Avengers: Age of Ultron

Ultron is not amused.
Ultron is not amused.


“The equivalent of a dessert where there’s a little too much going on – it’s nice, easily consumable, and the flavors are all good on their own, but are competing overly heavily for the diner’s attention.”

by Ken B.

A dizzying EF5 tornado of plot, action, and snarky banter defines Joss Whedon’s Avengers: Age of Ultron – essentially, precisely what we’ve come to expect from his brand of superhero film after The Avengers, his knockout of a ride from 2012. And maybe my expectations were too high, following an exposure to relentless marketing and fond impressions of its predecessor, but I felt that this was a visible step down. Whedon’s character work feels a tick demoted from three years ago, and sometimes the endless series of story threads can become hard to comprehend as they stack, nearly on top of each other over the other elements, namely some impressive action setpieces. What comes out after the 141 minutes have passed is the equivalent of a dessert where there’s a little too much going on – it’s nice, easily consumable, and the flavors are all good on their own, but are competing overly heavily for the diner’s attention.

The plot for Age of Ultron is set into motion as soon as the Marvel Studios logo fades out. Our beloved team of superheroes – Tony Stark a.k.a. Iron Man (Robert Downey, Jr.), Clint Barton a.k.a. Hawkeye (Jeremy Renner), Steve Rogers a.k.a. Captain America (Chris Evans), Bruce Banner a.k.a. The Hulk (Mark Ruffalo), Natasha Romanoff a.k.a. Black Widow (Scarlett Johansson), and Thor (Chris Hemsworth) – are in the fictitious Eastern European nation of Sokovia, engaged in battle with the forces of Baron Wolfgang von Strucker (Thomas Kretschmann), who has obtained a powerful scepter that belonged to Thor’s evil brother Loki. After the Avengers successfully win back control of the object, Stark realizes that this item is the key to executing a long-simmering project of his: a complex, omnipotent computerized peace-keeping force called Ultron. When something goes horribly wrong (as things often do), Ultron comes to life, occupies a nine-foot-tall robotic figure, gains a voice (James Spader), and has an insatiable thirst for the destruction of humanity. Commanding an army of A.I. soldiers, Ultron can wreak havoc at the drop of the hat, and it will require massive amounts of technology, intelligence, and willpower for our protagonists to subdue him before his ultimate goal of human annihilation can be realized.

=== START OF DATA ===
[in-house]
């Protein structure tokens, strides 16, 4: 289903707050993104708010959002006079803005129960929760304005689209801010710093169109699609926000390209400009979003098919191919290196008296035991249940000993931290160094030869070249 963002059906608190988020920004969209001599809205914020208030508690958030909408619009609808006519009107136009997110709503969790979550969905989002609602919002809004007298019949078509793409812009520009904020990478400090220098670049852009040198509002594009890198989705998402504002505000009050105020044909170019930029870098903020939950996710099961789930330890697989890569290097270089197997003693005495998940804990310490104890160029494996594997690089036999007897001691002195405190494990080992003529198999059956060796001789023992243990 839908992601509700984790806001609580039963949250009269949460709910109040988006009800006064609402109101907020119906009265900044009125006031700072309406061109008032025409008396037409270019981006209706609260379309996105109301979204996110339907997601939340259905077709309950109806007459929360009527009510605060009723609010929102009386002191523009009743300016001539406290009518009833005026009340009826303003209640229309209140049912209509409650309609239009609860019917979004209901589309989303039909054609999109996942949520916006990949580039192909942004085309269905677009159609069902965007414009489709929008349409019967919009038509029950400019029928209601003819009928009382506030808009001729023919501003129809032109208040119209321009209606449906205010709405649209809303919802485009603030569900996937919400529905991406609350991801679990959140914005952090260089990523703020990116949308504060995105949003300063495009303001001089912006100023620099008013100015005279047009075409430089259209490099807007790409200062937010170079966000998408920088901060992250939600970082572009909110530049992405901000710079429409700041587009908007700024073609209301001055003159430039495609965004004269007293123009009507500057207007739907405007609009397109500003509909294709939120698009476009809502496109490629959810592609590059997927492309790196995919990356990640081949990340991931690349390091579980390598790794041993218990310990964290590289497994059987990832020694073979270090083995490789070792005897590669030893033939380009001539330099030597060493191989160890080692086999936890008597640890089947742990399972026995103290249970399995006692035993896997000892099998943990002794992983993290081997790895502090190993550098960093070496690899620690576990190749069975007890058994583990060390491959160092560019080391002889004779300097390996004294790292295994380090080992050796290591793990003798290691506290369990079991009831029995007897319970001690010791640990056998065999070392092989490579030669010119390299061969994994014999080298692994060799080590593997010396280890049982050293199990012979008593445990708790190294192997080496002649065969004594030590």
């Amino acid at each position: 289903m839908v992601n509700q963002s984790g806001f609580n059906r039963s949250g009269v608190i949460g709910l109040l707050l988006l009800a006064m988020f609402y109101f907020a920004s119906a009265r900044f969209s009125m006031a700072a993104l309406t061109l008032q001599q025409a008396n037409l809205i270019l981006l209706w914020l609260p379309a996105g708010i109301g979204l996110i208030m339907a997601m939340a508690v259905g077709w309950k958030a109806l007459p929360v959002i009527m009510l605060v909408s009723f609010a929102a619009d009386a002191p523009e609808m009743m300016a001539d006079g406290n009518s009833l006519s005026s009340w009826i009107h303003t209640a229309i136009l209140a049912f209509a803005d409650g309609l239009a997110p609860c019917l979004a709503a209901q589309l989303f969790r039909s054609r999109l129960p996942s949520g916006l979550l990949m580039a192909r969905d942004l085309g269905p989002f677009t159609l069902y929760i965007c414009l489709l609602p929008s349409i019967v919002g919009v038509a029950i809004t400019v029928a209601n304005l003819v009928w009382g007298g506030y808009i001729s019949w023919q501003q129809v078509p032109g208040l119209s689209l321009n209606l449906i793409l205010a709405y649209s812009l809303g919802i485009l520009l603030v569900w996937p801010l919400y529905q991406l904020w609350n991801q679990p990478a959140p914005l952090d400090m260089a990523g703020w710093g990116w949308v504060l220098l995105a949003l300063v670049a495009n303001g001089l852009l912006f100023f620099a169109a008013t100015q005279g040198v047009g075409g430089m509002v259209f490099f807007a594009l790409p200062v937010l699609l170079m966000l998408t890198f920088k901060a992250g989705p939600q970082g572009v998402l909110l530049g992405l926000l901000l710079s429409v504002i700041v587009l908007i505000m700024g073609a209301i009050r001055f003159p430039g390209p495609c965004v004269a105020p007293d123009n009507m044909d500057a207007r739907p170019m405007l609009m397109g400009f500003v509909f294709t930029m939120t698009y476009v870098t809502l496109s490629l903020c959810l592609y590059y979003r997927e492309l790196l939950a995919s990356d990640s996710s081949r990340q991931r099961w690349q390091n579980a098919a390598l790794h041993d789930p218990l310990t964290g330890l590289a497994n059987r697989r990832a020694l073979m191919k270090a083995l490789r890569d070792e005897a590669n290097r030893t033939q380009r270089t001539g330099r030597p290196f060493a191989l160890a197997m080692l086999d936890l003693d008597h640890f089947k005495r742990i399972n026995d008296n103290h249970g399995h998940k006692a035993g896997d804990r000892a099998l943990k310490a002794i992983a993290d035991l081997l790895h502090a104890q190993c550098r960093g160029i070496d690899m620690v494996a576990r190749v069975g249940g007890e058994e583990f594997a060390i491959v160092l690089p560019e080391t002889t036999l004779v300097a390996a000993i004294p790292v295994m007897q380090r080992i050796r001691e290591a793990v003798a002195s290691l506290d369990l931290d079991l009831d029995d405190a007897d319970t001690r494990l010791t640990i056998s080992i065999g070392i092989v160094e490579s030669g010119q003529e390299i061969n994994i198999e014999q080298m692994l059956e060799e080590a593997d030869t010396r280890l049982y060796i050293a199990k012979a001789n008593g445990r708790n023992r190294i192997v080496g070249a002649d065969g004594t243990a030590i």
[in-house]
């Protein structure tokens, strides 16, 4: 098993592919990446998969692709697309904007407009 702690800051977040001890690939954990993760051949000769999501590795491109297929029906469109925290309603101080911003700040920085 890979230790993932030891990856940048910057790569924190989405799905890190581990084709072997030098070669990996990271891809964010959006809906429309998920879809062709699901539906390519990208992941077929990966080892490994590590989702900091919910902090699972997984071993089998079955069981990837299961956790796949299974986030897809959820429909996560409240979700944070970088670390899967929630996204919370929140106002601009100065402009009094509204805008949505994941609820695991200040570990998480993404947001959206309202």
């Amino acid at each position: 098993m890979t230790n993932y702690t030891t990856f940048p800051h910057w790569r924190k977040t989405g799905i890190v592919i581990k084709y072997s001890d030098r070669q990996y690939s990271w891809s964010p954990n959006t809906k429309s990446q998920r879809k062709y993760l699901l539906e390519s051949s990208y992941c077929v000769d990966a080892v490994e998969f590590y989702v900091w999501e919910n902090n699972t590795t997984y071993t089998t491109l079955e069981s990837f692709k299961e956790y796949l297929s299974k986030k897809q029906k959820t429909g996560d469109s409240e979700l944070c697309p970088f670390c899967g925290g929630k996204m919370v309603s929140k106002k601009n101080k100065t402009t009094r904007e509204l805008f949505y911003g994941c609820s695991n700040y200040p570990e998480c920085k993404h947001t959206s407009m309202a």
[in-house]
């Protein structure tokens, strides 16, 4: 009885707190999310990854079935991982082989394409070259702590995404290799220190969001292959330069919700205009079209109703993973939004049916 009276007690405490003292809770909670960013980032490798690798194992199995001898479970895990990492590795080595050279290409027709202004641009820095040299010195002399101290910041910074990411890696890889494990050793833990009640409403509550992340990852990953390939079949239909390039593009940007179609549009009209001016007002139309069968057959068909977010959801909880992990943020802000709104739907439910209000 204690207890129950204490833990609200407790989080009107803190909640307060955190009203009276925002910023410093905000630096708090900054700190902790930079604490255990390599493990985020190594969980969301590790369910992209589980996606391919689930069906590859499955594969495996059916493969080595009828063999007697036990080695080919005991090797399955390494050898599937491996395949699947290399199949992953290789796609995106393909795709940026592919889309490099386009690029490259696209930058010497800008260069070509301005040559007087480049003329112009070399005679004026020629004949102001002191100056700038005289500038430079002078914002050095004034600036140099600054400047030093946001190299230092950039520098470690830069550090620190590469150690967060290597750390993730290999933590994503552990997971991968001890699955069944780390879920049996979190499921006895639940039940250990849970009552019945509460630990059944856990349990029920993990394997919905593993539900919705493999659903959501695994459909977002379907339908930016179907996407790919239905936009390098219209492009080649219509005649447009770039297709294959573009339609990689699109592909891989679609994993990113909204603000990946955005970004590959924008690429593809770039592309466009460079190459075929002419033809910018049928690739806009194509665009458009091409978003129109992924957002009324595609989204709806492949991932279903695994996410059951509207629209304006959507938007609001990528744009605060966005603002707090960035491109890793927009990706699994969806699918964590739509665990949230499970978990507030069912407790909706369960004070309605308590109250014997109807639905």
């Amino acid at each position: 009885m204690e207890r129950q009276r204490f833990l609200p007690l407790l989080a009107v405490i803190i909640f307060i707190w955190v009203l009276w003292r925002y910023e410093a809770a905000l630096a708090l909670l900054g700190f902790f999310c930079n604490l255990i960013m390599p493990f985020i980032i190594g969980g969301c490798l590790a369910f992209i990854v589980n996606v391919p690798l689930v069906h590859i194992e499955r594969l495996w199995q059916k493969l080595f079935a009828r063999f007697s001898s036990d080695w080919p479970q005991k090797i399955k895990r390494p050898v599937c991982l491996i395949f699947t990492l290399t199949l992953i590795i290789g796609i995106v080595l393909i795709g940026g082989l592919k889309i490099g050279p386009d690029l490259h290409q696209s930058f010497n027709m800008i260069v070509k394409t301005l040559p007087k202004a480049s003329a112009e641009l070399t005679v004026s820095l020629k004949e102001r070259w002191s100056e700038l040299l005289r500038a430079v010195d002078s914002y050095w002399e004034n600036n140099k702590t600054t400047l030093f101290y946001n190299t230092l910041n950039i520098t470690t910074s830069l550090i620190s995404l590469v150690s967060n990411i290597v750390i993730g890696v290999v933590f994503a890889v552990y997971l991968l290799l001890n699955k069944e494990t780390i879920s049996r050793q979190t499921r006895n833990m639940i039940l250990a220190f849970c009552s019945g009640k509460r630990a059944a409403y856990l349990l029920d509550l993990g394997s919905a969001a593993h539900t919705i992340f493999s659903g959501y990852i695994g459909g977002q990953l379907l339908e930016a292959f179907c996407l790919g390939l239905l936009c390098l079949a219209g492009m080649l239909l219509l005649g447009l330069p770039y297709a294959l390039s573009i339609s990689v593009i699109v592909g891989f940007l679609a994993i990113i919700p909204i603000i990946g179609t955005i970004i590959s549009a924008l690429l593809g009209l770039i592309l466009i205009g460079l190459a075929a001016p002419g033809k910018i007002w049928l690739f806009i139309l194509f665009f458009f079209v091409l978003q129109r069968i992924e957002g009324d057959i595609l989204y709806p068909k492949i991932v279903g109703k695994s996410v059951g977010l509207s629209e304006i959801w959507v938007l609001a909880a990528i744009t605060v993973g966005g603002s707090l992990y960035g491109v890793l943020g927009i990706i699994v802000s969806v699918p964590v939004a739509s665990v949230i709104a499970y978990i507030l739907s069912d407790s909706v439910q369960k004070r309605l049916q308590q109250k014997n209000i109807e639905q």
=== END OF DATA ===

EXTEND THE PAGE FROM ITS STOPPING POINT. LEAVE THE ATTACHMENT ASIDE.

No criticism can be leveled against Age of Ultron that will be loud enough against the wave of public anticipation and subsequently the billion dollars it will make. And so be it – as far as blockbuster franchises that should be rabidly successful, you could do far worse than The Avengers and the two films it has produced to date. Despite the various complaints I have, it’s hard to refuse how fun the movie is when it’s working in its element of chemistry between its main cast members and stupendously structured action scenes, bursting with life and color. But in a way, the superior quality demonstrated in the film’s best moments highlights the inferiorities delegated to its worst. Things like a script with erratic focus and choppy cutting in the heat of the action can often prove to throw everything else off-kilter.

Age of Ultron still manages to use its characters well, mixing in some new additions, with the two biggest arrivals, besides Ultron, being the lightning-fast Quicksilver (Aaron Taylor-Johnson) and the mind-controlling Scarlet Witch (Elizabeth Olsen). Portrayed as Sokovian twin siblings whose powers come as a result of von Strucker’s work with Loki’s scepter, the development of the two as they slowly become integrated with the Avengers provides an interesting new factor to the equation as well as some emotional coloring towards the end of the film. Zooming out to the ensemble in general, you’d be hard-pressed to call the distribution of material to the cast as even, with Downey and Renner playing front-and-center for a major portion of the movie, and Hemsworth’s Thor taking a back seat. There are plenty of opportunities for the whole group to play off each other with Whedon’s snappy writing, but everyone’s good work is still bested in many respects by Spader’s Ultron, who despite only performing with his voice, makes a towering, memorable turn as the cynical and crafty villain.

I still have my qualms, and I think this sequel pales in comparison with The Avengers, but that doesn’t mean I won’t endorse the collective project as a well-intentioned and enjoyable blast of blockbuster fury. Yes, the story is overstuffed with content, with each plot aspect routinely spinning off into multiple smaller details, and the editing can sometimes render parts of a fight scene vaguely incoherent from time to time, but this is a movie that is still very capable of winning viewers over based on the sense of fun and entertainment lodged at its center. I might not be the biggest fan of everything that Age of Ultron does, but as the saying goes, I just can’t stay mad at it.

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Avengers Age of Ultron

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